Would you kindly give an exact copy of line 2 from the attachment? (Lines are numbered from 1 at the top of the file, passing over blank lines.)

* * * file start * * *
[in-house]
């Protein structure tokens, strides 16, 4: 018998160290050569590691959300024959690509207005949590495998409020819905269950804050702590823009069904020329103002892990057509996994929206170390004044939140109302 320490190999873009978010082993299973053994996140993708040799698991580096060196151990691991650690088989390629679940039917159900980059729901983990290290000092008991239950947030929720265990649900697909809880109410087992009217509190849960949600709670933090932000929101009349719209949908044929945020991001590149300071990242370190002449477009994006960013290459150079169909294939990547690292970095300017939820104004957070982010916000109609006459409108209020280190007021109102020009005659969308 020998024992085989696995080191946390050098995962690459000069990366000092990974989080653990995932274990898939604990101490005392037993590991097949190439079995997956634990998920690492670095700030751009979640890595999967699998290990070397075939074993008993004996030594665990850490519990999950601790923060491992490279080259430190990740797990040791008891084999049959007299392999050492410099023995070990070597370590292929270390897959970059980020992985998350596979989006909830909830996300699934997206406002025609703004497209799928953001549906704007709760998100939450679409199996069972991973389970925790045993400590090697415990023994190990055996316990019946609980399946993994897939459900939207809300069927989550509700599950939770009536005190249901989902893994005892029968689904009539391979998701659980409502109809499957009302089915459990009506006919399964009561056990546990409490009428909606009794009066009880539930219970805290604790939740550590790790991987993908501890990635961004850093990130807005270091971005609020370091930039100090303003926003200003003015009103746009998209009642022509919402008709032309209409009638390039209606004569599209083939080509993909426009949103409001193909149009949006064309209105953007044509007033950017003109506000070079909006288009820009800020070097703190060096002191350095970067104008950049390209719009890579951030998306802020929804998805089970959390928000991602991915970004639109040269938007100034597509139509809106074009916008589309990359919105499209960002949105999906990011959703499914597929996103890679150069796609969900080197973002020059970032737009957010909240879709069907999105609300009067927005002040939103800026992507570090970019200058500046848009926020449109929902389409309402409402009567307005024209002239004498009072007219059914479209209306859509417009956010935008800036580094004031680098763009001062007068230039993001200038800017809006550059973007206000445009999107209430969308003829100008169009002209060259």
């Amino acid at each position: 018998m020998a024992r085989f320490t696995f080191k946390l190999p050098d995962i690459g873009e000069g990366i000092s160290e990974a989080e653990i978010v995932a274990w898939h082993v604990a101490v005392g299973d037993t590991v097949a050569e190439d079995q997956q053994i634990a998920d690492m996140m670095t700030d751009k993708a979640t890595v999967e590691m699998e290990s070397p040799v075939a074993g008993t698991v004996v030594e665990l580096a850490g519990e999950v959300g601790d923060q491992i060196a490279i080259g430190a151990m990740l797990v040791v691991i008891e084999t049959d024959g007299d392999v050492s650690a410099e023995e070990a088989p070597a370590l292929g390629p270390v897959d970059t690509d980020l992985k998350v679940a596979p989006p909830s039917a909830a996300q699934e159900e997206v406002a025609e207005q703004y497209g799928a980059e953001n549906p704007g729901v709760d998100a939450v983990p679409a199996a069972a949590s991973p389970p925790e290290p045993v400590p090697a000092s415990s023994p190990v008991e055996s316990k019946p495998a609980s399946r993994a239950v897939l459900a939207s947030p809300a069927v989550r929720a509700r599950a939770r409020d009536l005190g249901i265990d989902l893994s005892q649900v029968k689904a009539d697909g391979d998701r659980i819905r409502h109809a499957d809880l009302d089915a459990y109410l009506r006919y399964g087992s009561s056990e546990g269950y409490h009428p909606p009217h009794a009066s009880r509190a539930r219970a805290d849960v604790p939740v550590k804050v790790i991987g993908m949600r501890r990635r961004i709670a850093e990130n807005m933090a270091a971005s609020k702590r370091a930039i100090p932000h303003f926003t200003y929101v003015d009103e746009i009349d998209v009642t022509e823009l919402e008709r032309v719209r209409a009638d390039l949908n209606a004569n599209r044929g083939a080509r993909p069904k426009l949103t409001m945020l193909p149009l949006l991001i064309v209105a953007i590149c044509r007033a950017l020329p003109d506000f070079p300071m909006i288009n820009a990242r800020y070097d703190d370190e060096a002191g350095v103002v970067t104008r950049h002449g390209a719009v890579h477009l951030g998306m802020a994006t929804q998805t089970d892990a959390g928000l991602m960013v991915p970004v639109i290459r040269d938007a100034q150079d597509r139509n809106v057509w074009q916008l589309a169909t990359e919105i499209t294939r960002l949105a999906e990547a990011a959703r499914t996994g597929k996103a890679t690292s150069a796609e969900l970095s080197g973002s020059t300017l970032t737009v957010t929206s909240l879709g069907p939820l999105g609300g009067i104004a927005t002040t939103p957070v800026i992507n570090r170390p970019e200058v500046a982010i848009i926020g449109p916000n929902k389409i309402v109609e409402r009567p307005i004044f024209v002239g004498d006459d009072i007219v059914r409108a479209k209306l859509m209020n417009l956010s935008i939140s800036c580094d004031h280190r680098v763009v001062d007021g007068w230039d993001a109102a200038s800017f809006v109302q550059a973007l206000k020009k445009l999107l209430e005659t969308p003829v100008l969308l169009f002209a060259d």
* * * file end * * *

């Protein structure tokens, strides 16, 4: 018998160290050569590691959300024959690509207005949590495998409020819905269950804050702590823009069904020329103002892990057509996994929206170390004044939140109302 320490190999873009978010082993299973053994996140993708040799698991580096060196151990691991650690088989390629679940039917159900980059729901983990290290000092008991239950947030929720265990649900697909809880109410087992009217509190849960949600709670933090932000929101009349719209949908044929945020991001590149300071990242370190002449477009994006960013290459150079169909294939990547690292970095300017939820104004957070982010916000109609006459409108209020280190007021109102020009005659969308 020998024992085989696995080191946390050098995962690459000069990366000092990974989080653990995932274990898939604990101490005392037993590991097949190439079995997956634990998920690492670095700030751009979640890595999967699998290990070397075939074993008993004996030594665990850490519990999950601790923060491992490279080259430190990740797990040791008891084999049959007299392999050492410099023995070990070597370590292929270390897959970059980020992985998350596979989006909830909830996300699934997206406002025609703004497209799928953001549906704007709760998100939450679409199996069972991973389970925790045993400590090697415990023994190990055996316990019946609980399946993994897939459900939207809300069927989550509700599950939770009536005190249901989902893994005892029968689904009539391979998701659980409502109809499957009302089915459990009506006919399964009561056990546990409490009428909606009794009066009880539930219970805290604790939740550590790790991987993908501890990635961004850093990130807005270091971005609020370091930039100090303003926003200003003015009103746009998209009642022509919402008709032309209409009638390039209606004569599209083939080509993909426009949103409001193909149009949006064309209105953007044509007033950017003109506000070079909006288009820009800020070097703190060096002191350095970067104008950049390209719009890579951030998306802020929804998805089970959390928000991602991915970004639109040269938007100034597509139509809106074009916008589309990359919105499209960002949105999906990011959703499914597929996103890679150069796609969900080197973002020059970032737009957010909240879709069907999105609300009067927005002040939103800026992507570090970019200058500046848009926020449109929902389409309402409402009567307005024209002239004498009072007219059914479209209306859509417009956010935008800036580094004031680098763009001062007068230039993001200038800017809006550059973007206000445009999107209430969308003829100008169009002209060259």